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Pharmacokinetics and pharmacodynamics of tramadol in horses following oral administration


Dr Heather Knych, K.L. Maddy Equine Analytical Chemistry Laboratory, School of Veterinary Medicine, University of California, West Health Science Drive, Davis, CA 95616, USA. E-mail:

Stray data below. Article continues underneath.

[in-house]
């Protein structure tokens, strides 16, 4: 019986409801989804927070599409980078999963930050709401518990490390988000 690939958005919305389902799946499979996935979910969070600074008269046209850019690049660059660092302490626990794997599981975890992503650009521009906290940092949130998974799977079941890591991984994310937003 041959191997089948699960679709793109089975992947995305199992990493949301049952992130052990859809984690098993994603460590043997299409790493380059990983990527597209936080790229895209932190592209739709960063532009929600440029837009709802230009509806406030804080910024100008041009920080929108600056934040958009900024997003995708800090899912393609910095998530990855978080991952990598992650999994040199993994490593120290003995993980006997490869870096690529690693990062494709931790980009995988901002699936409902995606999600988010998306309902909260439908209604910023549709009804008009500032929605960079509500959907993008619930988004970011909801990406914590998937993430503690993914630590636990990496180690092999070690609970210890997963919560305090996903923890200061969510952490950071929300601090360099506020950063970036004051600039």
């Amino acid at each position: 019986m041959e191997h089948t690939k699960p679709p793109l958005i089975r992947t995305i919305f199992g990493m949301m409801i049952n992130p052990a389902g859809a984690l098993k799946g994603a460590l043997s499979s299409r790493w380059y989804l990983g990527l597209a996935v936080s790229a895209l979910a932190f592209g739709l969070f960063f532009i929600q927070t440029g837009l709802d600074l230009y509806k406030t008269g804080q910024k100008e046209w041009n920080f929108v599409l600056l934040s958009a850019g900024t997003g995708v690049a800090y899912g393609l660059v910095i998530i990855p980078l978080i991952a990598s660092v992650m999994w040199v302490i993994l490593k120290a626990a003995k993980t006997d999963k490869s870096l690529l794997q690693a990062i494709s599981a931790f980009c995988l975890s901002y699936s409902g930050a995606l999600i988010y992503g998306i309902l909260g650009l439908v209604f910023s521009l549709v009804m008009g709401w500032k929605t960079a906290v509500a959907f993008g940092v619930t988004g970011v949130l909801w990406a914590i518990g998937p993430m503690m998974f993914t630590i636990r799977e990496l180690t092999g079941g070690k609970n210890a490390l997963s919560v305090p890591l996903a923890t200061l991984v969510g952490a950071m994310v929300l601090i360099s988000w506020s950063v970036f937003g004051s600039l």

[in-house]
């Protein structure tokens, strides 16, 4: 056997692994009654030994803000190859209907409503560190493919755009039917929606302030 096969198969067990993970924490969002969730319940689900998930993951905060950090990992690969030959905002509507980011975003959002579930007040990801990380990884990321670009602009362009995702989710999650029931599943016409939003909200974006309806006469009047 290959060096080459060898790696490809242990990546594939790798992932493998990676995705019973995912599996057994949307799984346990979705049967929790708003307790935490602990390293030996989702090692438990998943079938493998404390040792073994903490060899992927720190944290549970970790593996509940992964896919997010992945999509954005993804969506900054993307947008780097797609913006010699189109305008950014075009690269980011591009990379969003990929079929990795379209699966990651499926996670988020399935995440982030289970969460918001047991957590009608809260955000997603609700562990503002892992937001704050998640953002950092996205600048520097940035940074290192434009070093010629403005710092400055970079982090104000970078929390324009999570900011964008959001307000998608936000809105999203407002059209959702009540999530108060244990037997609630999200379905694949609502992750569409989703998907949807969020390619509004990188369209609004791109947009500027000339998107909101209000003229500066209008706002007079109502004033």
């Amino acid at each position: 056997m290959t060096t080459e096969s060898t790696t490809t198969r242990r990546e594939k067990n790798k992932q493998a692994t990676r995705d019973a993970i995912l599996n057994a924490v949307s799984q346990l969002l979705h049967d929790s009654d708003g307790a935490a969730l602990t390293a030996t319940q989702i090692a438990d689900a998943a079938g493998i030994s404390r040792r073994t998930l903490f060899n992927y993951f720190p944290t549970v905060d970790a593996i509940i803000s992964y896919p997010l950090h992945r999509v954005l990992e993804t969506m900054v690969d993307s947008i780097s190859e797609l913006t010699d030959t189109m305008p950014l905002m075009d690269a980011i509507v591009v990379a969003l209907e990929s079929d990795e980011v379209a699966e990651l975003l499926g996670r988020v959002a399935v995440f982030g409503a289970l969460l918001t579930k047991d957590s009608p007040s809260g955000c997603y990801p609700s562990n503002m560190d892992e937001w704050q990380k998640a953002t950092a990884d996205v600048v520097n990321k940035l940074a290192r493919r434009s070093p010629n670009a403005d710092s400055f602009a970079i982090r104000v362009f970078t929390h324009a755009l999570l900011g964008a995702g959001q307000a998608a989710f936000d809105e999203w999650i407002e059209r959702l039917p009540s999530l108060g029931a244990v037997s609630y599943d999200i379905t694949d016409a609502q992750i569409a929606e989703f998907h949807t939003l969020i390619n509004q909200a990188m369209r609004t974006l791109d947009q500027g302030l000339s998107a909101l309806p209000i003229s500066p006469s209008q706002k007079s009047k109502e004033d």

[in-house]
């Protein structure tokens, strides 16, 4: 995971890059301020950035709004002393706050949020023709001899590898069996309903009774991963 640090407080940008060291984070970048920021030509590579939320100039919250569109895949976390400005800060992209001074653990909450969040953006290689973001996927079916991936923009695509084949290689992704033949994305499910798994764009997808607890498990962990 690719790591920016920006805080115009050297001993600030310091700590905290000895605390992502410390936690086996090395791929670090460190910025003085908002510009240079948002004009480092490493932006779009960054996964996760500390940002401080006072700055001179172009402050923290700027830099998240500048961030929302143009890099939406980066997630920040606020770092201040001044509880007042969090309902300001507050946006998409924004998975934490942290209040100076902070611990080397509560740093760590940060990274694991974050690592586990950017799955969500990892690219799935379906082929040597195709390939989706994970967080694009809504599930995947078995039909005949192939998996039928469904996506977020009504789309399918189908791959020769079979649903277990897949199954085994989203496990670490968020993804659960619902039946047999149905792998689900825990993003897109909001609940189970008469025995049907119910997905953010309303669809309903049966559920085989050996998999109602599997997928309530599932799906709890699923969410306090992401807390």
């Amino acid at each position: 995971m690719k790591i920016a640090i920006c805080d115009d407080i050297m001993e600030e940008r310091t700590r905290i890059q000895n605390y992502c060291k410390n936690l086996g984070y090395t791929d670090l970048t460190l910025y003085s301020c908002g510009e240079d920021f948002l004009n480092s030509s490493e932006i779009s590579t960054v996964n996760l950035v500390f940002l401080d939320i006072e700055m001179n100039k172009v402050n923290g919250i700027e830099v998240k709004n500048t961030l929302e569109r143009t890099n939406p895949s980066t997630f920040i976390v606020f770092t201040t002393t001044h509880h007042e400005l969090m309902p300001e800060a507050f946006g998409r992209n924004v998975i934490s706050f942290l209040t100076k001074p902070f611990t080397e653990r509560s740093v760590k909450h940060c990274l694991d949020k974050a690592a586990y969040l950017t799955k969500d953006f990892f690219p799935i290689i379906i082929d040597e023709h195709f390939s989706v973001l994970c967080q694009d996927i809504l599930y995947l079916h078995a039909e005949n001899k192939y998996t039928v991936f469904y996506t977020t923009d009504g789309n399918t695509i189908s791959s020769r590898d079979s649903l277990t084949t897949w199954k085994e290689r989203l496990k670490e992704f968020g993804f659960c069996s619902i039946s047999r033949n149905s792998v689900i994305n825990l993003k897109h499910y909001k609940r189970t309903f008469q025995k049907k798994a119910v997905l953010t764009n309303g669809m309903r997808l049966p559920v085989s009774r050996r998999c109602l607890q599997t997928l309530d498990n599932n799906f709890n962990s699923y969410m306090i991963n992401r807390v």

Tramadol is a synthetic opioid used in human medicine, and to a lesser extent in veterinary medicine, for the treatment of both acute and chronic pain. In humans, the analgesic effects are owing to the actions of both the parent compound and an active metabolite (M1). The goal of the current study was to extend current knowledge of the pharmacokinetics of tramadol and M1 following oral administration of three doses of tramadol to horses. A total of nine healthy adult horses received a single oral administration of 3, 6, and 9 mg/kg of tramadol via nasogastric tube. Blood samples were collected at time 0 and at various times up to 96 h after drug administration. Urine samples were collected until 120 h after administration. Plasma and urine samples were analyzed using liquid chromatography–mass spectrometry, and the resulting data analyzed using noncompartmental analysis. For the 3, 6, and 9 mg/kg dose groups, Cmax, Tmax, and the t1/2λ were 43.1, 90.7, and 218 ng/mL, 0.750, 2.0, and 1.5 h and 2.14, 2.25, and 2.39 h, respectively. While tramadol and M1 plasma concentrations within the analgesic range for humans were attained in the 3 and 6 mg/kg dose group, these concentrations were at the lower end of the analgesic range and were only transiently maintained. Furthermore, until effective analgesic plasma concentrations have been established in horses, tramadol should be cautiously recommended for control of pain in horses. No significant undesirable behavioral or physiologic effects were noted at any of the doses administered.